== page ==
Today is the fifth anniversary of achieving the Sneer Headquarters of our dreams. Five years of Paradise! Five years of splendor!
No matter how hard we tried last year, we couldn’t close on the second house on the same exact day, but September 7th will remain as THE day to celebrate a physical location. They are the same location, anyway. Side by side, best friends since before we were born — like us!
I have made a rhyme that is not based on a famous existing text and is certainly not in the style of anyone like Dr Seuss. Please enjoy to the fullest extent of the law!
Here is the text, with notes, for any of you who cannot see the slide show above, or who hunger for more information. I cannot trust technology to keep that slideshow going, not even for a minute.
is near not far;
great splendor is everywhar.
*Here we see the Seussified version of Amandoll, and hopefully it will never be drawn again.
One house, two house, red house, blue house.
Fall house, rest house, spring house, guest house.
This one has a little tree.
This one has a buzzing bee.
Say! what a lot of space to be!
*We are introduced to the houses which stand side by side. They are similar, but different. Their purposes are multilayered. There are gardens and at least one tree (which is a maple). The passage hints that there is much room to relax in, to do whatever you want!
Yes. Bricks are redder.
And boards are bluer.
One is older. And one is newer.
Some rooms are drab.
And some are sad.
But some are very, very rad.
Why so drab and sad yet rad?
No one knows except Amandoll’s dad.
*The theme of different yet the same continues, but now there is more information. It would seem that still to this day there are rooms within the houses (although unclear which ones) which could stand some sprucing up. Maybe a room is empty, maybe a basement floods and has centipedes. Other rooms have decorations of which we are mighty proud. The mention of Amandoll’s dad is there because he is a handyman by nature, a person we can rely on to understand houses and house repair.
The yards are big. And they are wide.
So wide that we go outside.
From there to here, from here to there,
three plots worth of land to share!
*By having two houses right next to each other, we were able to take down the fence separating them. We have big big plans for these outdoor spaces, and eagerly walk the grounds and imagine what we will do. The illustration mentions the garage, the pollinator gardens, and that we have buried our deceased cats in carefully selected places. Very sad, yet very sweet.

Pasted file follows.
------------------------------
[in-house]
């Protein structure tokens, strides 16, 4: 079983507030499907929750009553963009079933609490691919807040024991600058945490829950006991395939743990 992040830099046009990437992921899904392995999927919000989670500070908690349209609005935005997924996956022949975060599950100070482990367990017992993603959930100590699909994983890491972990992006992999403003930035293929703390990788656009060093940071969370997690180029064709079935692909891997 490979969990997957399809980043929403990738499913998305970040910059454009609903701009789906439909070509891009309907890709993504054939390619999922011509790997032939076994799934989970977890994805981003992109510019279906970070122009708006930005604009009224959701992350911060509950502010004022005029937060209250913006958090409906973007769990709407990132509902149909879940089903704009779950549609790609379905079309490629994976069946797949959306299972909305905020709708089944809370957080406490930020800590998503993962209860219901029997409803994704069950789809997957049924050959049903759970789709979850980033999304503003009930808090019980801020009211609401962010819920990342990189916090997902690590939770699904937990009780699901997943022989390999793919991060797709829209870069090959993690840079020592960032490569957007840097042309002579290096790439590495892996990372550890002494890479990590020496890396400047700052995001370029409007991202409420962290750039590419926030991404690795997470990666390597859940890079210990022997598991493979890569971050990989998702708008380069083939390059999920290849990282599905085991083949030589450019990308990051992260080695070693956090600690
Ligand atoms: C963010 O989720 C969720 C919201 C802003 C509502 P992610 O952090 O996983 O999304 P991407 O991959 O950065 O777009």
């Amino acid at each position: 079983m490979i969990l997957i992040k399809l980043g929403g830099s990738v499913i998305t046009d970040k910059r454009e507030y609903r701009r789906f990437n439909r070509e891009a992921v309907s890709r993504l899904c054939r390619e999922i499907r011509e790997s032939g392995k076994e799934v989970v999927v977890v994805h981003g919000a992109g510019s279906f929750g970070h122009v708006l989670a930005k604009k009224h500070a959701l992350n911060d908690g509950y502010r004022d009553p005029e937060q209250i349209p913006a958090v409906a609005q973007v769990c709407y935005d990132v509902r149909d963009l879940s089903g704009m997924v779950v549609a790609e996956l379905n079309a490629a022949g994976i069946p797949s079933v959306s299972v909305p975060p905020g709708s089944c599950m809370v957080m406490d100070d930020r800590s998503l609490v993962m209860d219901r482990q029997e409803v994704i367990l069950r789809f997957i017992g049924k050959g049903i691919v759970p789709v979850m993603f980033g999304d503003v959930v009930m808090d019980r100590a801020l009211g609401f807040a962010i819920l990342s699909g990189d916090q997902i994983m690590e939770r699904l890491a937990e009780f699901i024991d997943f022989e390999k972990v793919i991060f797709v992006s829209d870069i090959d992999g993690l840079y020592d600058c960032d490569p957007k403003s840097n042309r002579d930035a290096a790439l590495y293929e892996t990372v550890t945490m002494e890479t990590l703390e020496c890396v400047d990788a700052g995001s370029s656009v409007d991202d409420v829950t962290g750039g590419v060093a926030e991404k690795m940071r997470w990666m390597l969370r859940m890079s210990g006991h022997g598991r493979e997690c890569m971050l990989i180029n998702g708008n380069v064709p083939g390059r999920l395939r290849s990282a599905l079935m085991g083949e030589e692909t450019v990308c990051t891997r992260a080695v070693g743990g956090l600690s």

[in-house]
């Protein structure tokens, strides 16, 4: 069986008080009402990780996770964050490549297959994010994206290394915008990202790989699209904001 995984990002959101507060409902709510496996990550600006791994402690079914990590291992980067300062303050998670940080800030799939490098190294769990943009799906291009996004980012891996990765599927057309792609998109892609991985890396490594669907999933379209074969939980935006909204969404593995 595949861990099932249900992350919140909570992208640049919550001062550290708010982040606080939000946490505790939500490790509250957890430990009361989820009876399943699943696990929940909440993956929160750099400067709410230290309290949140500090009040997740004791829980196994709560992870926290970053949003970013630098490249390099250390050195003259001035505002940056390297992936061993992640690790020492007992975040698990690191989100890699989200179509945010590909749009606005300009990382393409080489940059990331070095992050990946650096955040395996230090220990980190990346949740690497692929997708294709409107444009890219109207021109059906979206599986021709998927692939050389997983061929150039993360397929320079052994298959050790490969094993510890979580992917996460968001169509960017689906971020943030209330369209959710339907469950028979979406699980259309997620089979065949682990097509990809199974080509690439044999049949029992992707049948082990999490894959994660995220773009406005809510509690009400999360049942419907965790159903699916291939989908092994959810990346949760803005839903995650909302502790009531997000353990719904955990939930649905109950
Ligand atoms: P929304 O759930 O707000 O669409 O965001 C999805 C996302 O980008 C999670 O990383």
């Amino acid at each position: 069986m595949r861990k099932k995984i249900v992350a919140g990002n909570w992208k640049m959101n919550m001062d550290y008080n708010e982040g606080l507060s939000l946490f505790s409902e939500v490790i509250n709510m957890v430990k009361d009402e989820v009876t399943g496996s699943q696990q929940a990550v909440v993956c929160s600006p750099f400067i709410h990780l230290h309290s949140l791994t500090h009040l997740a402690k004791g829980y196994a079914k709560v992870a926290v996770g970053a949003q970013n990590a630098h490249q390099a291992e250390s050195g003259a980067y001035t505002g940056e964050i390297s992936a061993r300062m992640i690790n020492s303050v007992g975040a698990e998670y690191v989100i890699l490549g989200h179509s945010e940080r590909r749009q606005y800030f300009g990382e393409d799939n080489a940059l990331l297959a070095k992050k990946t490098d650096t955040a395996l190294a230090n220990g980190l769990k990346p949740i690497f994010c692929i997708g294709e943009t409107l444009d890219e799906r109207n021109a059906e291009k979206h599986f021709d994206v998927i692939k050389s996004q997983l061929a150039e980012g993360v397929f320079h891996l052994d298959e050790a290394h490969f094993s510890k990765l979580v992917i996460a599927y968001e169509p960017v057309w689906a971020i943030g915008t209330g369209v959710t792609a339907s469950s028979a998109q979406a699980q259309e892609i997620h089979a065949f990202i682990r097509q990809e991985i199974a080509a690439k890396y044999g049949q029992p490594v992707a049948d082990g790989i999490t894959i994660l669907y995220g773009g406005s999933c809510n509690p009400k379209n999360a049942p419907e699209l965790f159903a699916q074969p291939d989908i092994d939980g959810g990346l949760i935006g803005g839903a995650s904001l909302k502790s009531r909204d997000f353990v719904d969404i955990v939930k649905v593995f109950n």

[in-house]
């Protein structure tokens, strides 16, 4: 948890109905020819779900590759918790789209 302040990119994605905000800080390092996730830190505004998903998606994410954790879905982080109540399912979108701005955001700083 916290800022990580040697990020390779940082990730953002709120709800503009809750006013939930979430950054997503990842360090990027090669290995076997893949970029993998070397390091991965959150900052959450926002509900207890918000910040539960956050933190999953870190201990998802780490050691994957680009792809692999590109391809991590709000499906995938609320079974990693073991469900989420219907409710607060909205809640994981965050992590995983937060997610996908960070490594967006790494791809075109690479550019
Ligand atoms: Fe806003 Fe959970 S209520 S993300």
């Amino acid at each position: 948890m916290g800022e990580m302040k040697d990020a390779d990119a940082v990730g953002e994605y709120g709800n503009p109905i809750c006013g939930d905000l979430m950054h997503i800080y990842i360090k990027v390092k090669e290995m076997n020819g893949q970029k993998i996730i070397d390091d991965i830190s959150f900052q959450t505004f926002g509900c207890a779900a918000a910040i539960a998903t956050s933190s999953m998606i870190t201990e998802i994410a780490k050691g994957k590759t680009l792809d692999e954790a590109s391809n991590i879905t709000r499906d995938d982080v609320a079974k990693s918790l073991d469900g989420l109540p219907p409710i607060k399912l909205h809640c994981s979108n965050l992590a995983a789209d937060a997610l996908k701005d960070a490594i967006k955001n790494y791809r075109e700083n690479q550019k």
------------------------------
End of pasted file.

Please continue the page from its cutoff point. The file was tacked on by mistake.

We grow things that we like to eat.
We grow things that smell so sweet.
Oh me! Oh my! Oh me! Oh my!
What a lot of pretty butterflies!
*This passage merely reinforces the fact that we enjoy our gardens.
Stray cats too come to the door.
Sometimes six cats, sometimes more.
Where do they come from? I can’t say.
But we will organize a big, big spay.
*This passage references, and perhaps exaggerates dramatically, the amount of stray cats who happen to us. Every sneer cat has been a stray, and as of the time of this post, five of them (past and present included) have actually been from the streets of Covington. They have appeared right in our yard. See if you can recognize our cats in the conga line of strays! Also, we are passionate about spaying and neutering cats because it is a Real Problem.
The yards are great. Both front and back.
The houses too. There is no lack.
Both are tall. And full of bats.
Not one is better than the other.
Ask us why — not Dollissa’s mother…
*There are a few truth-stretchers in this final stanza. It is true that there is no lack in these tall houses, however, only one of them is full of bats. Also, originally Dollissa’s beautiful and kind mother was the only person we knew who didn’t want us to expand our empire to include a compound that is not home to a cult of any sort. She has since come around to liking it, but for a long time, she had only cons to list. So that little fact is accurate, but in the past. What is time, anyway?